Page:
Martha’s Vineyard marked the 20th anniversary of Sept. 11 in quiet ways Saturday morning, with church bells tolling and emergency responders standing at silent salute to commemorate the nearly 3,000 people who died in the terrorist attacks in New York city, and thousands more whose lives were affected.

Edgartown fire department held solemn ceremony outside the station. — Mark Alan Lovewell

At the Federated Church in Edgartown, the Rev. Dr. Charlotte Wright sat on the stone and brick steps of the 1828 building, and with congregation member Jim Butterick welcomed Gretchen Regan and her teenaged sons Nate and Brett, who arrived just before 8:45 a.m.

Nate and Brett had the responsibility to ring the church bells 20 times, one for each year since the tragedy. People paused and listened, and a hush fell over Edgartown as the bells rang out; even the insects and birds on South Summer street seemed to take a pause.

The ringing of church bells has a long civic history in the lives of New England towns, once serving as a call for firemen to tend to a local fire. The Federated Church building itself, built on the site of Thomas Mayhew’s original parish, was the town meeting place. Reverend Wright noted that the church honors the bell-tolling tradition every day at 9 a.m. and 6 p.m., when hymns ring out from the belltower.

Her own recollections of the tragedy included ministering to people in Longmeadow, where she was posted at the time.

Bells also tolled at the First Congregational Church of West Tisbury.

Fire department volunteers, boys scouts and others gathered at the Oak Bluffs fire station. — Jeanna Shepard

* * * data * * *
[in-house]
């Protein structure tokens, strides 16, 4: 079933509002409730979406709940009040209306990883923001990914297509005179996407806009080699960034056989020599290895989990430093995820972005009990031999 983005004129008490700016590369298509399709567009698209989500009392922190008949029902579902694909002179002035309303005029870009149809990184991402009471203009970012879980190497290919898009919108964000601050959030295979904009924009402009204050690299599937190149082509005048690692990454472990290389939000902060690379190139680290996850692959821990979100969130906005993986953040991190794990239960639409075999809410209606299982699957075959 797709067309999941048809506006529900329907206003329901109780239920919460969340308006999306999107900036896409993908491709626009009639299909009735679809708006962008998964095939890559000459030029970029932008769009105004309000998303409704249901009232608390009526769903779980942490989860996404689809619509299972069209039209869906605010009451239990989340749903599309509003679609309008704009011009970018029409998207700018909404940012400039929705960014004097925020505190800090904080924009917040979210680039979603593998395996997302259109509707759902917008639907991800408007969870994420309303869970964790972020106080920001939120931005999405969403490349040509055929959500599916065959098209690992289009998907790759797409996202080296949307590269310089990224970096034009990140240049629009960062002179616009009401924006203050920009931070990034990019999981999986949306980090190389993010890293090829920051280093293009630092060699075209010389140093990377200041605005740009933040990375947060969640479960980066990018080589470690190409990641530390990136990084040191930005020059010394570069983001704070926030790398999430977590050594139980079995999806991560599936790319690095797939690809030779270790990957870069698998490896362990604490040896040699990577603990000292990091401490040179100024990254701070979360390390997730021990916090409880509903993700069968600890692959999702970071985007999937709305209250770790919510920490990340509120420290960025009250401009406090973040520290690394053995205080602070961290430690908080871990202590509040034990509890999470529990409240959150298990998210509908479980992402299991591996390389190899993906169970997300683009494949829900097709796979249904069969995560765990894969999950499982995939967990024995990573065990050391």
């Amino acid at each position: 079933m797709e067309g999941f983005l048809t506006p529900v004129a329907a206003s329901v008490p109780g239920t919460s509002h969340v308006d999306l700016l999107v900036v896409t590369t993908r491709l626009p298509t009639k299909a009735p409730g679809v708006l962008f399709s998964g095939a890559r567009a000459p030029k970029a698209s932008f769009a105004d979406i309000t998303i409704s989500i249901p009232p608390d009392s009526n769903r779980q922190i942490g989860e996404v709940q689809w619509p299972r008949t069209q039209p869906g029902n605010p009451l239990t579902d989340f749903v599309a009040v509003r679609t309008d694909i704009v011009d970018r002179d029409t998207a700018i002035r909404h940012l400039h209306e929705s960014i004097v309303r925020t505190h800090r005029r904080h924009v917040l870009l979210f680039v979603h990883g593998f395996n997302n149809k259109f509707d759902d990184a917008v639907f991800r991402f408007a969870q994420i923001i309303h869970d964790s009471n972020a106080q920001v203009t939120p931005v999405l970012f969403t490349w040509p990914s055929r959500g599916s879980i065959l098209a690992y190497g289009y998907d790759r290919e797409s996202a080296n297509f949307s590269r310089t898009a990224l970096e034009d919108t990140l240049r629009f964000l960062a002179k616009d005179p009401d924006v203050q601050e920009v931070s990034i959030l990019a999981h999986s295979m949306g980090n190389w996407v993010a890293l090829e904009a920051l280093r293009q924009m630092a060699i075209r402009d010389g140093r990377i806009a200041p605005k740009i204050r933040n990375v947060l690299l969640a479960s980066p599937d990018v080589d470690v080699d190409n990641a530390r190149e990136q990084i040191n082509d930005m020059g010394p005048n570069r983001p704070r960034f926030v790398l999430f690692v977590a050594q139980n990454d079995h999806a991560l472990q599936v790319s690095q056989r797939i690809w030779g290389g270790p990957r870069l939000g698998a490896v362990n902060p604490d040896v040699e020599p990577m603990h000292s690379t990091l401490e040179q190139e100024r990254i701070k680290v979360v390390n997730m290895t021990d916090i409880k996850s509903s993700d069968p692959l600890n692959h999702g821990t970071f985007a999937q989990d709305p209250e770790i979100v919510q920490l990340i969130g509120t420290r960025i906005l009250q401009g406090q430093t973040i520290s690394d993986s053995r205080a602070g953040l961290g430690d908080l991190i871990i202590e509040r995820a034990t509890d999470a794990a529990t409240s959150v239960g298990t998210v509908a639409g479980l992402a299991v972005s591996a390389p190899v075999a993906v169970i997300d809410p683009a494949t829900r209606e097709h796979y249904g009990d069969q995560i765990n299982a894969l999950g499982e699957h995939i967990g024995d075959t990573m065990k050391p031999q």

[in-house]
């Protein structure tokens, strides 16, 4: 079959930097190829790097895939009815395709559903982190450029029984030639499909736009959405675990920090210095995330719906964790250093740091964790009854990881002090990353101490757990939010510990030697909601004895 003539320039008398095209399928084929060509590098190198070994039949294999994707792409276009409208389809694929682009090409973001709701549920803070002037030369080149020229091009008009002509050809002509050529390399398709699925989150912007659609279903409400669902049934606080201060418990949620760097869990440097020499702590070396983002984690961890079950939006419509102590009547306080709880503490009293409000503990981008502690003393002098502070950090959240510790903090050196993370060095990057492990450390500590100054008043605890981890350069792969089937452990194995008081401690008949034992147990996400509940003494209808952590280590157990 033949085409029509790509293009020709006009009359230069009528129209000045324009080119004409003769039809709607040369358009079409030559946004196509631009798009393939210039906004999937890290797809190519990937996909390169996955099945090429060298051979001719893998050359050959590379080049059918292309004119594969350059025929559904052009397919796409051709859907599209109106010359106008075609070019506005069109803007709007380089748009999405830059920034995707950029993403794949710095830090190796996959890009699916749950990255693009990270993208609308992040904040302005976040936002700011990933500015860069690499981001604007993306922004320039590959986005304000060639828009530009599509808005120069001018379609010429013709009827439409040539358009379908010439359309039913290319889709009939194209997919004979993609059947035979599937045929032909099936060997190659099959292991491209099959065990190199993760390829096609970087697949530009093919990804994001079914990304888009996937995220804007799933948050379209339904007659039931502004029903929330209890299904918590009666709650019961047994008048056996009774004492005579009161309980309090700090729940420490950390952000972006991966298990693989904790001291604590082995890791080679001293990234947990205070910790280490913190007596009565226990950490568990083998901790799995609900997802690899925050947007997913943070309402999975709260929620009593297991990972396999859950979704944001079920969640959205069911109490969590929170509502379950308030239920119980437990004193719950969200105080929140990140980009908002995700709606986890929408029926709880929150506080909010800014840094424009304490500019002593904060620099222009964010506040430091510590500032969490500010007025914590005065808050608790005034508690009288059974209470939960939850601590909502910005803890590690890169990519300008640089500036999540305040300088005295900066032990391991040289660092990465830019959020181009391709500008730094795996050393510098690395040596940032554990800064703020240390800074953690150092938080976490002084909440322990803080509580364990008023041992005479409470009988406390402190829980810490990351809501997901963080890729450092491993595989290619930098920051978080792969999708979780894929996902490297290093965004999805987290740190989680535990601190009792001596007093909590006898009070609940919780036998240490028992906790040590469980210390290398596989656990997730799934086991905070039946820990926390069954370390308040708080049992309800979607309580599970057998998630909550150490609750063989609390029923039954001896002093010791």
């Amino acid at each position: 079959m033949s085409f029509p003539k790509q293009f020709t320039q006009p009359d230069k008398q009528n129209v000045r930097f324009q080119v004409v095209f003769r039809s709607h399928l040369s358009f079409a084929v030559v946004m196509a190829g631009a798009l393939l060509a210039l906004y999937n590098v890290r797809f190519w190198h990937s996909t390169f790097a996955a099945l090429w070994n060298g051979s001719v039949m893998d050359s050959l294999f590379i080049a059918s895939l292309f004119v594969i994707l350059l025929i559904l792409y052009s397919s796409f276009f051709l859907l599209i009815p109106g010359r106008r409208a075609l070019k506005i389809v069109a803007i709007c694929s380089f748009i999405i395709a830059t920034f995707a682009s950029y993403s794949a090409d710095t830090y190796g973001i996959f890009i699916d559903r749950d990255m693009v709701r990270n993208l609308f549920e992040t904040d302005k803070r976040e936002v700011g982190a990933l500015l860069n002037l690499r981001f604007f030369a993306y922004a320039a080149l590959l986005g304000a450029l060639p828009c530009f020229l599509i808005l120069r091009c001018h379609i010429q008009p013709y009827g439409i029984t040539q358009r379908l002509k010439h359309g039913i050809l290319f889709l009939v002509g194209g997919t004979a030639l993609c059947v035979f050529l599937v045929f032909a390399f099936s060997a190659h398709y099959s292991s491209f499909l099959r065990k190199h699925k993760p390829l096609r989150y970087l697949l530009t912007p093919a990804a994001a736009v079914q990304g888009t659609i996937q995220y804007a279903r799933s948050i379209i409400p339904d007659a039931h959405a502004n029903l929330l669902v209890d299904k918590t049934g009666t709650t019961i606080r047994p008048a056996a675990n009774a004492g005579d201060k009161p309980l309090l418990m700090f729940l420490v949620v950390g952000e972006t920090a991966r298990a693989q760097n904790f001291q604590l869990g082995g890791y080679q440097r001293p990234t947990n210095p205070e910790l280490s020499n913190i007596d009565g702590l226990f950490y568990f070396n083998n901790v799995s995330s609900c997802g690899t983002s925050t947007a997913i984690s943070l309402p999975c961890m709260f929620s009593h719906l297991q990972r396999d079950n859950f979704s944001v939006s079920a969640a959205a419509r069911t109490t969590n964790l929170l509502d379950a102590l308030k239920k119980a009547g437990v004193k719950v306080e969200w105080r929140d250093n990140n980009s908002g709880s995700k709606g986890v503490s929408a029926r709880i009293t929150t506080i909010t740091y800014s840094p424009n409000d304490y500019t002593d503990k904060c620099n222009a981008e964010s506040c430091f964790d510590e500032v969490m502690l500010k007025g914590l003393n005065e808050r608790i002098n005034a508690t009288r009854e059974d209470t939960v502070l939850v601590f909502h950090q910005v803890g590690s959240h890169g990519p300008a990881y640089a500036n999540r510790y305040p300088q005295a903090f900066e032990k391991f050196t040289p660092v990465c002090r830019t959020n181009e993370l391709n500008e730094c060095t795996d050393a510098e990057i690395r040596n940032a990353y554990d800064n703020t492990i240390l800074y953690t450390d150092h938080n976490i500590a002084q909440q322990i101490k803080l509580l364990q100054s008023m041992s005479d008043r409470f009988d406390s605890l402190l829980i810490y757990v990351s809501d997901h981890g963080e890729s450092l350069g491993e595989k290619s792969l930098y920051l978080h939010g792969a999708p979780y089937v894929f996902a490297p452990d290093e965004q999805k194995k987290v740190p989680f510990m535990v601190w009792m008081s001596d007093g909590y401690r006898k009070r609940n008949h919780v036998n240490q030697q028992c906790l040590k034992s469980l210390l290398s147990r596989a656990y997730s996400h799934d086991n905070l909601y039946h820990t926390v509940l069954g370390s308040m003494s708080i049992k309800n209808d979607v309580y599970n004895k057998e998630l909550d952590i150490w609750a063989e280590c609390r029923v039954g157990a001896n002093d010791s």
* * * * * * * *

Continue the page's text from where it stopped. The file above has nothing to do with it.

The Edgartown and Oak Bluffs fire departments marked the anniversary with solemn ceremonies.

In Edgartown just before 10 a.m., fire department members in full uniform gathered outside the station, where three trucks were driven out for the occasion. Bells were rung 20 times at the start of the service, which included lowering the flag to half mast and a reading of the Firefighter’s Prayer by service member Kara Shemeth. The prayer’s ending speaks of the hope that firefighters will continue to serve with confidence and courage.

As Edgartown police chief Bruce McNamee played Amazing Grace on the bagpipes, traffic came to a stop. Cars respectfully idled at the intersection of High street and Katama Road as the notes rang plaintively through the air.

A similar ceremony played out at the same time in Oak Bluffs at the fire station off Wing Road, where service members, boys scouts and others gathered on a blue-sky day that had a hint of fall in the air.

In Edgartown, selectman Michael Donaroma invoked the now-familiar phrase associated with the 9/11 tragedy.

“We should never forget,” he said.

More pictures.